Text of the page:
It seems hard to believe in the current political environment, but Russian-American cooperation actually is possible; in fact, you don’t have to look much farther than Appleton to see it. Until surprisingly recently, The Fox Cities maintained a vibrant sister city relationship with Kurgan, a city in the trans-Ural region of southern Russia. For 23 years between 1990 and 2013 the relationship saw well over 500 exchange participants traveling between the cities.
Thanks to the friendships developed between community leaders, the program had some extraordinarily meaningful results. The program helped build medical facilities, initiated a domestic violence initiative, and participated in a project to eliminate a massive stockpile of chemical weapons just outside Kurgan. In 2003 Mikhail Gorbachev came to Appleton and spoke in the Performing Arts Center as a part of a major conference on global security and denuclearization. Yes, that Gorbachev was here! Sadly, this bridge has since disappeared, but it and countless other examples of cooperation between citizens should serve as an example and standard for the rest of us to live up to.
All of this talk of cooperation may come off as incredibly naïve, but it does not mean that we should consciously choose to avoid cooperation in any capacity. It definitely seems better than the alternatives, anyway.
This is why studying abroad matters, because in order to cut through all of the noise, you have to actually find a way to experience a culture. Russia is complicated, and what we see in the media will not always reflect people outside of our country. While abroad, I discovered that the same thing is true in the other direction. I was initially pretty offended when my host mom berated me for forgetting to wear slippers inside and accused all Americans of being rude and dirty, but I eventually realized that I held many of my own preconceived ideas about this seemingly harsh woman.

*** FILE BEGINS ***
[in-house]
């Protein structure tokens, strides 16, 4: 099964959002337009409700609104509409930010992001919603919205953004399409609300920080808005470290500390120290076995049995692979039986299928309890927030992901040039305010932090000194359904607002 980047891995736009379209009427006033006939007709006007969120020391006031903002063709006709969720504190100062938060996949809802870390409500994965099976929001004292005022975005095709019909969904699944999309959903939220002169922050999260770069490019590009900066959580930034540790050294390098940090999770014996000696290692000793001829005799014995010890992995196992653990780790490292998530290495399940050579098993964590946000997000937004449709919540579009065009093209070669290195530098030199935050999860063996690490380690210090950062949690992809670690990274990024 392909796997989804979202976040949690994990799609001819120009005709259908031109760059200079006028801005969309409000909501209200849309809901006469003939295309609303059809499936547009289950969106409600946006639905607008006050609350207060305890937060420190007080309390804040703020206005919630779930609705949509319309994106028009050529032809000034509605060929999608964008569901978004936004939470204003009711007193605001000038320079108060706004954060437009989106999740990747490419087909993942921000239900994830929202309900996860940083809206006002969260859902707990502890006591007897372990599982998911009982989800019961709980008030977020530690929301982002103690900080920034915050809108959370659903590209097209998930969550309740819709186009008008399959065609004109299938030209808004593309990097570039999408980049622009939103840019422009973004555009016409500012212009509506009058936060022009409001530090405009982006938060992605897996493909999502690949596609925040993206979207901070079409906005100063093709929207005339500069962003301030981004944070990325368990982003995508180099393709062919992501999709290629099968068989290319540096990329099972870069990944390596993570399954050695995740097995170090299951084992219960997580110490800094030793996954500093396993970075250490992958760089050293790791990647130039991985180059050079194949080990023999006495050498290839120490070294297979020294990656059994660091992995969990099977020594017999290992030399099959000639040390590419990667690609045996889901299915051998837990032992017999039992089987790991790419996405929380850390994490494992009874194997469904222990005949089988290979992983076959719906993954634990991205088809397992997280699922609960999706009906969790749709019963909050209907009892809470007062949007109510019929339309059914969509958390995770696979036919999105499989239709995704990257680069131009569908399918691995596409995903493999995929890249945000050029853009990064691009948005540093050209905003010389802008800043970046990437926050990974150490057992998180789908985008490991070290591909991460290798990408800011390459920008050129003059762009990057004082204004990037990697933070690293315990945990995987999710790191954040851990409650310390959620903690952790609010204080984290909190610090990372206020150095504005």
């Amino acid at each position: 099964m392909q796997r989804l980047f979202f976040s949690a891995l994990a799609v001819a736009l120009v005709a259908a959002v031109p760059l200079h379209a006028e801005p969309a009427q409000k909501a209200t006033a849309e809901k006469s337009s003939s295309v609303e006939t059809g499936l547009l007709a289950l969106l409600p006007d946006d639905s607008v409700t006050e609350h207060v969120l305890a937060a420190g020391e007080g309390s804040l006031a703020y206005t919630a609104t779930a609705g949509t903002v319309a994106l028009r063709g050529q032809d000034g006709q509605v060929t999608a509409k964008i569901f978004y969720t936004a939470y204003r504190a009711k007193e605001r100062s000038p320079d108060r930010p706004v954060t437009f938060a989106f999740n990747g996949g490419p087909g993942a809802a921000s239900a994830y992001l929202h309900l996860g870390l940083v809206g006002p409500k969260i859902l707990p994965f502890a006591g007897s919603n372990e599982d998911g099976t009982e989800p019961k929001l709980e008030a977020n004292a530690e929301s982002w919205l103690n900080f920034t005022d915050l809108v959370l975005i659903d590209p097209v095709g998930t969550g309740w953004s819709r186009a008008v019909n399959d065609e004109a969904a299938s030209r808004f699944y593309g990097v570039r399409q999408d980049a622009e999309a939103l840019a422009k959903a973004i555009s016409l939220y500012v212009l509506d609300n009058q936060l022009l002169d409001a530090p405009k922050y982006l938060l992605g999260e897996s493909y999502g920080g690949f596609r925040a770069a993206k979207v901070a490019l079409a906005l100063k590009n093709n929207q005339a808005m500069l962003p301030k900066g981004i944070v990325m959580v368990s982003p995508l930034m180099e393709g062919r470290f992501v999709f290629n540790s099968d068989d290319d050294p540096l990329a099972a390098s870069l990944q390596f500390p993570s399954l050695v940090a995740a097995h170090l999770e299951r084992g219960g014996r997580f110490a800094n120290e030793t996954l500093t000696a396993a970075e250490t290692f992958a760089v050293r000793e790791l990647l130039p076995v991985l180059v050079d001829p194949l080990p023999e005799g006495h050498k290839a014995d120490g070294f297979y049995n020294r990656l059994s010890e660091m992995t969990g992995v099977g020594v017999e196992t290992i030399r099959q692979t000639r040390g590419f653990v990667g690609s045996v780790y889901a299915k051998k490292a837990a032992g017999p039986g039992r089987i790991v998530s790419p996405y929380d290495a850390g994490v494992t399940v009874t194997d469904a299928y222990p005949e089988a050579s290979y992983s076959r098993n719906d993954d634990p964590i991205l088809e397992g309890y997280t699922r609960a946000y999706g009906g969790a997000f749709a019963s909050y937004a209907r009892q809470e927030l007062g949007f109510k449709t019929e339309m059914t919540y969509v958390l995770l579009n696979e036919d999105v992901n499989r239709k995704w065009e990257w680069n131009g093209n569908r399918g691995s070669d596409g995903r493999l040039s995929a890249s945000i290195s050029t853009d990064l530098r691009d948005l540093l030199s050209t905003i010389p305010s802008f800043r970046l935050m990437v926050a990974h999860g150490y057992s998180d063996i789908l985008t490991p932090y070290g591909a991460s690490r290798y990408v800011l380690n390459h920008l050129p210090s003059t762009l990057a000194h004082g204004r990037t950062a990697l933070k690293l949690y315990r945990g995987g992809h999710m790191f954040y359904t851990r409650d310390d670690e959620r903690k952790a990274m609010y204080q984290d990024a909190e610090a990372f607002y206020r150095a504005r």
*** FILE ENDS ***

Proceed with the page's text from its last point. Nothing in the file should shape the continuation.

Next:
One day I learned that the loud radio station she pumped into the kitchen every morning was actually one of the last independent news sources in Russia; when I asked her why she did not watch the television at all, she responded that “it’s all crap and I don’t trust any of it.” This shocked me and led me to completely re-evaluate what I had come to expect from Russians of her generation.
I tried not to make this political, but it seems like you cannot say much these days and avoid it for long, so I will just say this: America’s intelligence community agrees that the Russian government attacked us by trying to undermine our election process through misinformation and planting of “fake news.” Is this a travesty? Definitely. But what have we done about this so far? Who has held Russia accountable for these misdeeds in a way that can modify this type of behavior beyond the current spiraling relations?
So far, accountability has come from neither political party, both of which seem more pre-occupied with finger pointing, grandstanding, and Russian hysteria. Meanwhile, Russia does present a very real security threat that needs to be addressed. However, I think that many of us — including politicians from both major political parties — are still imagining Russia as a Cold War villain re-incarnated. This presents an easy target that leans back on outdated understandings of Russia inherited from our parents. We can do better than spouting these same lines. Right now the Russian state is certainly not our friend, but this should not be an excuse to alienate Russian culture and reduce its merit to jokes and hockey.
The Lawrence bubble exists for many good reasons, but it is our responsibility to find ways to push ourselves beyond the comforts and restrictions of campus. The same thing also applies to the United States, which itself constitutes a very large bubble that shields our vision of the outside world. The chance to spend a semester abroad is an eye-opening experience and one that students would be wise not to miss. The minute you step outside of this bubble you become empowered. Venturing outside of our comfortable borders is a risk, but one that pays off in a wealth of unique experiences and memories.
It is time to get to know the world outside of the bubble.
This project made possible, in part, by the Schwartzburg Fund for Study Abroad.
Article by John O’Neil